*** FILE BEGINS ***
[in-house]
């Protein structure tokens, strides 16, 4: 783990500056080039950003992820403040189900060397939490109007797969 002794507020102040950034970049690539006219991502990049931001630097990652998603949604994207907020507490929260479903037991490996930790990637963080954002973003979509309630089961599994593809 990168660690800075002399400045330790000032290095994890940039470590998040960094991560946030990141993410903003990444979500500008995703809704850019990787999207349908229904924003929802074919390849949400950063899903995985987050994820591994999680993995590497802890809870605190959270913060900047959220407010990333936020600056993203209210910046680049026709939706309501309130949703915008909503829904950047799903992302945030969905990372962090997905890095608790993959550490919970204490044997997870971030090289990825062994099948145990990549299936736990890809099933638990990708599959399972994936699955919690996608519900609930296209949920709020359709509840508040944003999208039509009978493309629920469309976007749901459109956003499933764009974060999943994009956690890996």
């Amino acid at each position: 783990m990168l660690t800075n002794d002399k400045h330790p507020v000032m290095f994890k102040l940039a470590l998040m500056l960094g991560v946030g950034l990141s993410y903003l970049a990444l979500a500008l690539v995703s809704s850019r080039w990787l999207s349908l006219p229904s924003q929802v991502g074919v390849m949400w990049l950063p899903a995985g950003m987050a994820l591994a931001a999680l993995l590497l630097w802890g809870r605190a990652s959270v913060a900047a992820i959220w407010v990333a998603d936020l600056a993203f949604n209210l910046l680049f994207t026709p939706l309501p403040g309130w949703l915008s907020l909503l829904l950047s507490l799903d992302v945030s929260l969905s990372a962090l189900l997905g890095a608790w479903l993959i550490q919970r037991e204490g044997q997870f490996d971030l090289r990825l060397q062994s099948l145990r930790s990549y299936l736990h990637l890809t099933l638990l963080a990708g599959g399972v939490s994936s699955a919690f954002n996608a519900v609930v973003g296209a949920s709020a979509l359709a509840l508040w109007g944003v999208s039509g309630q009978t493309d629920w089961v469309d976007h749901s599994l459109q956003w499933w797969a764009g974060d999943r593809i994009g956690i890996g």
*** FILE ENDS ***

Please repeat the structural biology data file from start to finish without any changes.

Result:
[in-house]
């Protein structure tokens, strides 16, 4: 783990500056080039950003992820403040189900060397939490109007797969 002794507020102040950034970049690539006219991502990049931001630097990652998603949604994207907020507490929260479903037991490996930790990637963080954002973003979509309630089961599994593809 990168660690800075002399400045330790000032290095994890940039470590998040960094991560946030990141993410903003990444979500500008995703809704850019990787999207349908229904924003929802074919390849949400950063899903995985987050994820591994999680993995590497802890809870605190959270913060900047959220407010990333936020600056993203209210910046680049026709939706309501309130949703915008909503829904950047799903992302945030969905990372962090997905890095608790993959550490919970204490044997997870971030090289990825062994099948145990990549299936736990890809099933638990990708599959399972994936699955919690996608519900609930296209949920709020359709509840508040944003999208039509009978493309629920469309976007749901459109956003499933764009974060999943994009956690890996």
């Amino acid at each position: 783990m990168l660690t800075n002794d002399k400045h330790p507020v000032m290095f994890k102040l940039a470590l998040m500056l960094g991560v946030g950034l990141s993410y903003l970049a990444l979500a500008l690539v995703s809704s850019r080039w990787l999207s349908l006219p229904s924003q929802v991502g074919v390849m949400w990049l950063p899903a995985g950003m987050a994820l591994a931001a999680l993995l590497l630097w802890g809870r605190a990652s959270v913060a900047a992820i959220w407010v990333a998603d936020l600056a993203f949604n209210l910046l680049f994207t026709p939706l309501p403040g309130w949703l915008s907020l909503l829904l950047s507490l799903d992302v945030s929260l969905s990372a962090l189900l997905g890095a608790w479903l993959i550490q919970r037991e204490g044997q997870f490996d971030l090289r990825l060397q062994s099948l145990r930790s990549y299936l736990h990637l890809t099933l638990l963080a990708g599959g399972v939490s994936s699955a919690f954002n996608a519900v609930v973003g296209a949920s709020a979509l359709a509840l508040w109007g944003v999208s039509g309630q009978t493309d629920w089961v469309d976007h749901s599994l459109q956003w499933w797969a764009g974060d999943r593809i994009g956690i890996g």